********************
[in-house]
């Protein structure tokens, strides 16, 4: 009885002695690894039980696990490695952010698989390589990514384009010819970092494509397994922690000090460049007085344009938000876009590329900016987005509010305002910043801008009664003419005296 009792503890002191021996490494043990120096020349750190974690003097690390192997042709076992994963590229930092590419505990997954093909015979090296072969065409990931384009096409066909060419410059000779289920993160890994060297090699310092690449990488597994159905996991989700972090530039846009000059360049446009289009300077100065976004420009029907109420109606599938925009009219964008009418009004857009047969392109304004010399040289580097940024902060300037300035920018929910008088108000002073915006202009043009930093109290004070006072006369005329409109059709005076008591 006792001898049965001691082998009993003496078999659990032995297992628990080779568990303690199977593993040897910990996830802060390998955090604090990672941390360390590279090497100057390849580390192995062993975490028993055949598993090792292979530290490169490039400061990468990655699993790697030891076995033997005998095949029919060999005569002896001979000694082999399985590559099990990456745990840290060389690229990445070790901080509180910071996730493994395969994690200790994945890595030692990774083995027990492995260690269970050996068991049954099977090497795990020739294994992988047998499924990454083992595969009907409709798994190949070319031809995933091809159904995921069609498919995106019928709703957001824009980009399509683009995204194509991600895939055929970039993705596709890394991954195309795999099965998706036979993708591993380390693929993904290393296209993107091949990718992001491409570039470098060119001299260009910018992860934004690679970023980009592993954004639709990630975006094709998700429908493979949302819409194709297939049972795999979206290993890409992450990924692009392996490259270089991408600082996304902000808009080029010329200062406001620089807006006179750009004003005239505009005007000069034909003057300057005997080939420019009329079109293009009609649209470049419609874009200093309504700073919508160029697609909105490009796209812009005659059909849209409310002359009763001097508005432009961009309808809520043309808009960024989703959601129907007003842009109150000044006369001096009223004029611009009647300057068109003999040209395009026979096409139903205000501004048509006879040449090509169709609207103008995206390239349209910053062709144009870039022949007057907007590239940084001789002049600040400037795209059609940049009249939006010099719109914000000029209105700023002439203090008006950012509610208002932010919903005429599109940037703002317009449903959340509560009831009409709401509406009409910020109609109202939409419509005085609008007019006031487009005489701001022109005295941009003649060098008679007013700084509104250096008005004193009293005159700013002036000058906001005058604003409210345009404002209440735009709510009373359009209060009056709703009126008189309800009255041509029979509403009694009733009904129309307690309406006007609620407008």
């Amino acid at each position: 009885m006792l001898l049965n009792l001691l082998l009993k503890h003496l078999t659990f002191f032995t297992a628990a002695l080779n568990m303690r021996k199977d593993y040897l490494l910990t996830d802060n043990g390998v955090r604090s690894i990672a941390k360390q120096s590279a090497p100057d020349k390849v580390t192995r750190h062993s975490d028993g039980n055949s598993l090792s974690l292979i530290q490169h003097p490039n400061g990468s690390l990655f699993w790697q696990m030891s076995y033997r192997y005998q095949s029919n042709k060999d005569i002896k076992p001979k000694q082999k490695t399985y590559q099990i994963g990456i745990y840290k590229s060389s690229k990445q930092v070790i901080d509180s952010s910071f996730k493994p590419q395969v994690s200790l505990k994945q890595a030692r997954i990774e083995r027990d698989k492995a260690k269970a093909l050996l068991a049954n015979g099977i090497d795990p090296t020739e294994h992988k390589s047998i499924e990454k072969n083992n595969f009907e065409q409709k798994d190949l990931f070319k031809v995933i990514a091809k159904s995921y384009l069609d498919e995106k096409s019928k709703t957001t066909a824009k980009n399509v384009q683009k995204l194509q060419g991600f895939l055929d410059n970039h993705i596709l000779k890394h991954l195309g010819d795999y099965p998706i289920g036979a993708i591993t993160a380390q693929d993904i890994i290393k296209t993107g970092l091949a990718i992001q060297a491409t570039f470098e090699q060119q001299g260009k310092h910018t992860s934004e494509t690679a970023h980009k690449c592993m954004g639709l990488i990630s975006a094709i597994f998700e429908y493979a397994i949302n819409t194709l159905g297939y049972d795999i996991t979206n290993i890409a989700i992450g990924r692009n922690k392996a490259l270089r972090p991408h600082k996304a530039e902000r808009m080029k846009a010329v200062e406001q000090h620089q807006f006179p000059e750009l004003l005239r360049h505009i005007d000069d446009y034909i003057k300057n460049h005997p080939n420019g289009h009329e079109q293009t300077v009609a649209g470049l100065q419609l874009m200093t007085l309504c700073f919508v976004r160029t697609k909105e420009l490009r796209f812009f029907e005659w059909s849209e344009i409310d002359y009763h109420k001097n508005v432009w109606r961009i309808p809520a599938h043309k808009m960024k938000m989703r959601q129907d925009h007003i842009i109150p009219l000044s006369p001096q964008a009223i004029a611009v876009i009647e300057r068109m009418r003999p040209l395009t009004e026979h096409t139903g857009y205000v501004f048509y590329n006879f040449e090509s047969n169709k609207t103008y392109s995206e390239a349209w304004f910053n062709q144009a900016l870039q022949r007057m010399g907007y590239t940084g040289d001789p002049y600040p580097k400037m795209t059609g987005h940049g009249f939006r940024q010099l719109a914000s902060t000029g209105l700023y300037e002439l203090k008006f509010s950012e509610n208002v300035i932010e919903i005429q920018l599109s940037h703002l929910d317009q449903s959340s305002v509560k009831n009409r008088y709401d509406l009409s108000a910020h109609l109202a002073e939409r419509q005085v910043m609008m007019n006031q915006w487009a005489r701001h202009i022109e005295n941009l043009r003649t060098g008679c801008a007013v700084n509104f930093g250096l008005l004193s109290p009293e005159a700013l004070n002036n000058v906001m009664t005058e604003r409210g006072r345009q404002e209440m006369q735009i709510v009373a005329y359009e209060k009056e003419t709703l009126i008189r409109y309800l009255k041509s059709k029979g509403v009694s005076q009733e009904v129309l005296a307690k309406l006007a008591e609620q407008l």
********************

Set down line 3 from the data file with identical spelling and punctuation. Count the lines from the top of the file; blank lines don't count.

């Amino acid at each position: 009885m006792l001898l049965n009792l001691l082998l009993k503890h003496l078999t659990f002191f032995t297992a628990a002695l080779n568990m303690r021996k199977d593993y040897l490494l910990t996830d802060n043990g390998v955090r604090s690894i990672a941390k360390q120096s590279a090497p100057d020349k390849v580390t192995r750190h062993s975490d028993g039980n055949s598993l090792s974690l292979i530290q490169h003097p490039n400061g990468s690390l990655f699993w790697q696990m030891s076995y033997r192997y005998q095949s029919n042709k060999d005569i002896k076992p001979k000694q082999k490695t399985y590559q099990i994963g990456i745990y840290k590229s060389s690229k990445q930092v070790i901080d509180s952010s910071f996730k493994p590419q395969v994690s200790l505990k994945q890595a030692r997954i990774e083995r027990d698989k492995a260690k269970a093909l050996l068991a049954n015979g099977i090497d795990p090296t020739e294994h992988k390589s047998i499924e990454k072969n083992n595969f009907e065409q409709k798994d190949l990931f070319k031809v995933i990514a091809k159904s995921y384009l069609d498919e995106k096409s019928k709703t957001t066909a824009k980009n399509v384009q683009k995204l194509q060419g991600f895939l055929d410059n970039h993705i596709l000779k890394h991954l195309g010819d795999y099965p998706i289920g036979a993708i591993t993160a380390q693929d993904i890994i290393k296209t993107g970092l091949a990718i992001q060297a491409t570039f470098e090699q060119q001299g260009k310092h910018t992860s934004e494509t690679a970023h980009k690449c592993m954004g639709l990488i990630s975006a094709i597994f998700e429908y493979a397994i949302n819409t194709l159905g297939y049972d795999i996991t979206n290993i890409a989700i992450g990924r692009n922690k392996a490259l270089r972090p991408h600082k996304a530039e902000r808009m080029k846009a010329v200062e406001q000090h620089q807006f006179p000059e750009l004003l005239r360049h505009i005007d000069d446009y034909i003057k300057n460049h005997p080939n420019g289009h009329e079109q293009t300077v009609a649209g470049l100065q419609l874009m200093t007085l309504c700073f919508v976004r160029t697609k909105e420009l490009r796209f812009f029907e005659w059909s849209e344009i409310d002359y009763h109420k001097n508005v432009w109606r961009i309808p809520a599938h043309k808009m960024k938000m989703r959601q129907d925009h007003i842009i109150p009219l000044s006369p001096q964008a009223i004029a611009v876009i009647e300057r068109m009418r003999p040209l395009t009004e026979h096409t139903g857009y205000v501004f048509y590329n006879f040449e090509s047969n169709k609207t103008y392109s995206e390239a349209w304004f910053n062709q144009a900016l870039q022949r007057m010399g907007y590239t940084g040289d001789p002049y600040p580097k400037m795209t059609g987005h940049g009249f939006r940024q010099l719109a914000s902060t000029g209105l700023y300037e002439l203090k008006f509010s950012e509610n208002v300035i932010e919903i005429q920018l599109s940037h703002l929910d317009q449903s959340s305002v509560k009831n009409r008088y709401d509406l009409s108000a910020h109609l109202a002073e939409r419509q005085v910043m609008m007019n006031q915006w487009a005489r701001h202009i022109e005295n941009l043009r003649t060098g008679c801008a007013v700084n509104f930093g250096l008005l004193s109290p009293e005159a700013l004070n002036n000058v906001m009664t005058e604003r409210g006072r345009q404002e209440m006369q735009i709510v009373a005329y359009e209060k009056e003419t709703l009126i008189r409109y309800l009255k041509s059709k029979g509403v009694s005076q009733e009904v129309l005296a307690k309406l006007a008591e609620q407008l």